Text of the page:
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Michael Falk



  • Higher Ed: Science, Higher Ed: Engineering 


Michael Falk is an Associate Professor in the Department of Materials Science and Engineering with joint appointments in Mechanical Engineering and in Physics and Astronomy. Falk is a Johns Hopkins alumnus, having earned his bachelor's degree in physics and master's degree in computer science before moving to the University of California - Santa Barbara, where he completed his Ph.D. in physics in 1998. After leaving UCSB, Falk was a post-doctoral scholar at Harvard prior to joining the faculty in materials science and engineering at the University of Michigan in 2000. At Michigan, Falk received an NSF CAREER award as well as several awards for teaching and mentoring. He joined the Johns Hopkins Whiting School of Engineering in 2008.  


Falk's research emphasizes theoretical and computational investigation of materials processes far from equilibrium. Active areas of research include deformation, failure and fracture in non-crystalline materials such as metallic glasses, interactions of stress and diffusion in semiconductor crystals, and mixing processes that accompany frictional sliding and wear.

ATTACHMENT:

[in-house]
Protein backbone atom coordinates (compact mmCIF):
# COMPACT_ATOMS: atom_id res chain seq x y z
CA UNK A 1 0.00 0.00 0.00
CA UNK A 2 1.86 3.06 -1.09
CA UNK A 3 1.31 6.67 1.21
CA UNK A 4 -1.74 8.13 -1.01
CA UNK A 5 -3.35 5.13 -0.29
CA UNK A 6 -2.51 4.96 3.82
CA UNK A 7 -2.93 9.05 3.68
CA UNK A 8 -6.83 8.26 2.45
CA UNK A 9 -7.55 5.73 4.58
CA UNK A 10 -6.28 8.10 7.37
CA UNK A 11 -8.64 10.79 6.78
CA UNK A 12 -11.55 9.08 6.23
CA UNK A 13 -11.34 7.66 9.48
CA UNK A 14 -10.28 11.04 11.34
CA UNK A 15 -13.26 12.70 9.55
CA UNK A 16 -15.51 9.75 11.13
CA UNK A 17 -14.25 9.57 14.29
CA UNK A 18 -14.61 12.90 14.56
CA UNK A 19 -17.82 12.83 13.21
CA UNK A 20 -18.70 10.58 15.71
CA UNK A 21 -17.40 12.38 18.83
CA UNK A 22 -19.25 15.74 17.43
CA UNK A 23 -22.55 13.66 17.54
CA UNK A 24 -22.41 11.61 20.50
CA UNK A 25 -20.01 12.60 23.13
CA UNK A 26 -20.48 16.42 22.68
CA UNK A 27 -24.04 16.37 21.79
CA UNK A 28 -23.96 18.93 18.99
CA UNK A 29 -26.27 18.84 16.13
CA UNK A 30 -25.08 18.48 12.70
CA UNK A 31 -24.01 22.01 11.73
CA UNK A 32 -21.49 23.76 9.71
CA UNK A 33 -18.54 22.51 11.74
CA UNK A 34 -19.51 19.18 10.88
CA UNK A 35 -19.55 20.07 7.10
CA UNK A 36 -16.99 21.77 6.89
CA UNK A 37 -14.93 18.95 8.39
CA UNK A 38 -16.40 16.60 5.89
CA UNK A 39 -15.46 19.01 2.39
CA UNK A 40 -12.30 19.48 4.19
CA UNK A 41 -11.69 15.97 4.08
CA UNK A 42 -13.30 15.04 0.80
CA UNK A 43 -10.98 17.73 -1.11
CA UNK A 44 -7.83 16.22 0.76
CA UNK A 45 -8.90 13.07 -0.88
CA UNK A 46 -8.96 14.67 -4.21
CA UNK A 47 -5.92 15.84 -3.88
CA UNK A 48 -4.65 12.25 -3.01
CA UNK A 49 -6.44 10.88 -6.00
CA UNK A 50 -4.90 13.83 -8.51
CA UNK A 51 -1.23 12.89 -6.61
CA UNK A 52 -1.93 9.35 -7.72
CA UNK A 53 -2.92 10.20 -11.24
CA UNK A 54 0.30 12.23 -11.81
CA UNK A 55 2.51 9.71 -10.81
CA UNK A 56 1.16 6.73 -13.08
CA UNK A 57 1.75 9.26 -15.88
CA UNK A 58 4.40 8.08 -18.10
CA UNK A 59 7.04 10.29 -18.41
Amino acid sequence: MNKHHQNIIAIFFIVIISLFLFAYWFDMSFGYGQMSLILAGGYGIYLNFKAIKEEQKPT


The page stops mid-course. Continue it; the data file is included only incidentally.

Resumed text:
T. Jiang and M.L. Falk, "Calculations of the thermodynamic and kinetic properties of LiV3O8," Physical Review B, Vol. 85, Art. No. 245111 (2012).
U.K. Vempati, P.K. Valavala, M.L. Falk, J. Almer and T.C. Hufnagel, "Length-scale dependence of elastic strain from scattering measurements in metallic glasses," Physical Review B, Vol. 85, Art. No. 214201 (2012).
W.-K. Kim and M.L. Falk, "Role of intermediate states in low-velocity friction between amorphous surfaces," Physical Review B, Vol. 84, Art. No. 165422 (2011).
F. Rizzi, M. Salloum, Y.M. Marzouk, R.-G. Xu, M.L. Falk, G. Fritz, O.M. Knio, "Bayesian Inference of atomic diffusivity in a binary Ni/Al system based on molecular dynamics," Multiscale Modeling and Simulation, Vol. 9, pp. 486-512 (2011).
M.L. Falk and J.S. Langer, "Deformation and Failure of Amorphous Solidlike Materials," Annual Review of Condensed Matter Physics Vol. 2, pp. 353-373 (2011) invited.

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